Abstract

Production logs play a significant role in the implementation, evaluation and surveillance of enhanced recovery schemes. Maximizing scheme efficiency through the refinement of depletion strategies, improvements on completion effectiveness, and problem well diagnosis is based on a quantitative downhole look at production as well as injection profiles. However, production logging tools do have limitations and are only now evolving to a stage at which some of the more complex flow situations can be dealt with effectively.

The volumetric measurement and identification of low rate multiphase inflow is an area of production logging in which conventional tool response to fluid flow, can be confusing and rnisleading. Since many infill wells in secondary and tertiary recovery schemes traverse the reservoir at an angle, the difficulty in quantifying multiphase flow is compounded. Recent flow loop experiments have shown that as little as 2 degrees deviation can result in an apparent down flow of the heavy phase. even though the net flow is upward. Under these circumstances, tool response is not representative of actual flow rates or hold ups and results are easily misinterpreted.

Flow concentration devices are generally recommended for fluid velocity and fractional component measurements in wells of this type. The actual measurements are taken between productive intervals by channeling cumulative production through a small diameter metering section. However, the complex flow regimes must be disrupted and the measurements are not taken under what would be considered normal producing conditions. This technique may not always be representative of actual production as normal producing conditions include these complex flow regimes.

An alternative method of measuring inflow, without disturbing normal flow patterns, will be illustrated using field examples. The procedure includes the use of a flowmeter sensitive to radial rather than axial flow. The use of this instrument to detect and measure inflow directly at the entry points will be discussed as part of a detailed production evaluation of a typical deviated multiphase producer.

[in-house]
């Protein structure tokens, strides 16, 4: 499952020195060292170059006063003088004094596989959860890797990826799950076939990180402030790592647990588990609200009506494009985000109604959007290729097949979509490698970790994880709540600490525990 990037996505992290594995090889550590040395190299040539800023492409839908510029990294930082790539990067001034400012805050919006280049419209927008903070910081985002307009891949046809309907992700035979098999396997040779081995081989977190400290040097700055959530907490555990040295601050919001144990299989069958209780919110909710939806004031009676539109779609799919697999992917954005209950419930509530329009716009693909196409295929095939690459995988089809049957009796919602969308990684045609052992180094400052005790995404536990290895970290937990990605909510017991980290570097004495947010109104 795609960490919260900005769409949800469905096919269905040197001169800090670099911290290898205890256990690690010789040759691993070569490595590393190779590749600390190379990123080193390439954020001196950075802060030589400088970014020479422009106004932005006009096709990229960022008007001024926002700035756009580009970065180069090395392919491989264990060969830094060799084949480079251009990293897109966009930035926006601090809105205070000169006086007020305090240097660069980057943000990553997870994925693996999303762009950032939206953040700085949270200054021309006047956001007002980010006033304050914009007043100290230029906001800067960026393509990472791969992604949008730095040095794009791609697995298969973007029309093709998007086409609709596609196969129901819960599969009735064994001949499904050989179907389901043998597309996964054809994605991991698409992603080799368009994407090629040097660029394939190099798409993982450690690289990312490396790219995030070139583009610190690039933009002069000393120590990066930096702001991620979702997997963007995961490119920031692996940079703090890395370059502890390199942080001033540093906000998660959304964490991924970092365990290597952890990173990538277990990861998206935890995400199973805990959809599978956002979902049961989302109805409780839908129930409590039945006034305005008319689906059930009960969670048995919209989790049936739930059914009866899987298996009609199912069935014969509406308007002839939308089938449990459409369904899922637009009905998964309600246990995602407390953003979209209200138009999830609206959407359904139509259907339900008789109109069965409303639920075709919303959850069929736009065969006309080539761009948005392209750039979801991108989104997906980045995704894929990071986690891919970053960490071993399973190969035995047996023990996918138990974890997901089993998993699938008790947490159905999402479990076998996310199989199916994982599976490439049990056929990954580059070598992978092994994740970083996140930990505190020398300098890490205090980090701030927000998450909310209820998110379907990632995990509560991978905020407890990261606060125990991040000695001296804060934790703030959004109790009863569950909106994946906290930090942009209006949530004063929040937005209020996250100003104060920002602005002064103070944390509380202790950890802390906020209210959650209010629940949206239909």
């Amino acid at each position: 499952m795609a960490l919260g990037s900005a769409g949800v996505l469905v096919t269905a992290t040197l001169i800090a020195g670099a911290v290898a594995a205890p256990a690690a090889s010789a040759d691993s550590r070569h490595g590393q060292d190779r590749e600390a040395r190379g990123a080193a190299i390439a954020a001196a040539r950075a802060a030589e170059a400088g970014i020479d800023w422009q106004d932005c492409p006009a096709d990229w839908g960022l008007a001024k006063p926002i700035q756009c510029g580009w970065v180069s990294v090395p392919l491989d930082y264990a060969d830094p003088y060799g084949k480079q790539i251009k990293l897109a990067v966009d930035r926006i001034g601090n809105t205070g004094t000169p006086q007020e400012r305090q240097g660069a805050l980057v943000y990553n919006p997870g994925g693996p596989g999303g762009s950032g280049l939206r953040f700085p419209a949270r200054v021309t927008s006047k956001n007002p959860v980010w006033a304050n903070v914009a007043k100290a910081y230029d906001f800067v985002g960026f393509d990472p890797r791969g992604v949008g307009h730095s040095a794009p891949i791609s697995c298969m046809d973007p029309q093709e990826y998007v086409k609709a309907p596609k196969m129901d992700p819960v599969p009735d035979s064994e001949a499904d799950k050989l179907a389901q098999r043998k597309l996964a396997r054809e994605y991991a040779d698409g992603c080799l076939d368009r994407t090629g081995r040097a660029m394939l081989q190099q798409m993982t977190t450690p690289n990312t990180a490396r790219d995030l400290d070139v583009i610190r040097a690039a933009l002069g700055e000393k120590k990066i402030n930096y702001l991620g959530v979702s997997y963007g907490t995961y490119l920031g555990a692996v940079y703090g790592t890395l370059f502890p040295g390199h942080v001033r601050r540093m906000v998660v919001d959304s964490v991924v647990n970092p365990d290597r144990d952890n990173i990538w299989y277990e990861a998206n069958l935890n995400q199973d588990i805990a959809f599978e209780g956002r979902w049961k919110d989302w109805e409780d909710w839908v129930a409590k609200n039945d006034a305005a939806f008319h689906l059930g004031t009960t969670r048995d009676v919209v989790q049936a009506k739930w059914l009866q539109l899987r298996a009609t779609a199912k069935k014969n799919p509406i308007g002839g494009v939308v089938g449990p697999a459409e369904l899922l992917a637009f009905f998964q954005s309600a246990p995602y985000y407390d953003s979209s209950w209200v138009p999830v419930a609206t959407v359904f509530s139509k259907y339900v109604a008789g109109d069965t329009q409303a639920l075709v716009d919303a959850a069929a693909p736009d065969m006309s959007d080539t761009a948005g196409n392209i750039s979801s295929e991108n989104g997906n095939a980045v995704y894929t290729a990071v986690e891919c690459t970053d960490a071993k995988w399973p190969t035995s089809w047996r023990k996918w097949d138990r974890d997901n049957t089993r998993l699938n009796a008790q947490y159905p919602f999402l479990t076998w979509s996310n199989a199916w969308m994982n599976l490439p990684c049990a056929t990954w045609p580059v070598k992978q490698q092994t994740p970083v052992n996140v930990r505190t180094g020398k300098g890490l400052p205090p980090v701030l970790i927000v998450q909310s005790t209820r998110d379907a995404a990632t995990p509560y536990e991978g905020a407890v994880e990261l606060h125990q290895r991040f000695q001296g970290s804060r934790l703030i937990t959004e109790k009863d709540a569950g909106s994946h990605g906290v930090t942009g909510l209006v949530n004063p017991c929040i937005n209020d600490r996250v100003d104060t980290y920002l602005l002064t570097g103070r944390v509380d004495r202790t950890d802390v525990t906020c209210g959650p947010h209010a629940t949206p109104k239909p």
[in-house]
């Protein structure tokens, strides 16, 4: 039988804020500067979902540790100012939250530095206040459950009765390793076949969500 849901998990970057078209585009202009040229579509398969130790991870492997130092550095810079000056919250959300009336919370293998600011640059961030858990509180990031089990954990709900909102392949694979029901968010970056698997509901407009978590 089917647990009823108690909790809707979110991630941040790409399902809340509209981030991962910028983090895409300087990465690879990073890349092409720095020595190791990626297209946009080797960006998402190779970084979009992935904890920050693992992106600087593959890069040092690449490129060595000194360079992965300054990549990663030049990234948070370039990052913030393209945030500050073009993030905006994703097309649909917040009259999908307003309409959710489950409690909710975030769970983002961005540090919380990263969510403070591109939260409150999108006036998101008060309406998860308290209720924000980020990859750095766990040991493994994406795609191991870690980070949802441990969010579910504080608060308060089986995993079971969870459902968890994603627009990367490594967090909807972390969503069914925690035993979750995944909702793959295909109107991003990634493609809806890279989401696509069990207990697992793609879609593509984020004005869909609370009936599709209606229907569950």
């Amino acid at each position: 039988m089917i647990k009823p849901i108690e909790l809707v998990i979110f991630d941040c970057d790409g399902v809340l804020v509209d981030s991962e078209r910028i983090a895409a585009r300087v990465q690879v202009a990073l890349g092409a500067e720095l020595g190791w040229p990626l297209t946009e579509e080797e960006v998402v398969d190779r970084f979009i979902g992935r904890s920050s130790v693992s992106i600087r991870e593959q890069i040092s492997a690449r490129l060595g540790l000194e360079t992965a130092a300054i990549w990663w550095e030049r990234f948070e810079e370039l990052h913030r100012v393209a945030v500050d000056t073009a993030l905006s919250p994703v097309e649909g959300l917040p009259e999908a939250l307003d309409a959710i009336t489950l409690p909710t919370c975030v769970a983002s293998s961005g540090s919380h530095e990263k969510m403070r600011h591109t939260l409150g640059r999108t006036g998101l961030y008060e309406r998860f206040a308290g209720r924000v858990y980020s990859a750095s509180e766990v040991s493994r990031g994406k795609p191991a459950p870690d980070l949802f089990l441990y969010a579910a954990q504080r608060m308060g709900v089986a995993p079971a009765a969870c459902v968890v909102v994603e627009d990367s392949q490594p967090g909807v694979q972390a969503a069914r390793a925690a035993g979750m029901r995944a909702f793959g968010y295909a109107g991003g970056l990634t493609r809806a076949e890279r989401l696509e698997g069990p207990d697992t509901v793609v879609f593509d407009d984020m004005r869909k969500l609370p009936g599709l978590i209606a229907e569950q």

Introduction

The economic success of a secondary or tertiary recovery scheme is dependent on the efficient implementation of a sound depletion strategy. A quantitative understanding of the reservoir is critical to the development of that strategy. The reservoir characteristics, measured only at the wellbore, are the basis for prediction of oil recovery performance and projected profitability. The basic data required for the reservoir in question is obtained from several sources and utilized to make predictions of injection rates, production rates, producing GOR's and producing WOR's. The primary source of these data are core analysis, open hole logs and pressure transient tests.

Although open hole logs and pressure transsient tests are versatile tools, employing interpretive and diagnostic techniques to provide in place measurements of reservoir parameters, an evaluation of productivity is also necessary. When dealing with a system that cannot be seen, measured or tested in its entirety, our only communication with the reservoir is the individual well. After that well has been cased, perforated and stimulated, an evaluation of the well is required to determine production and completion performance.

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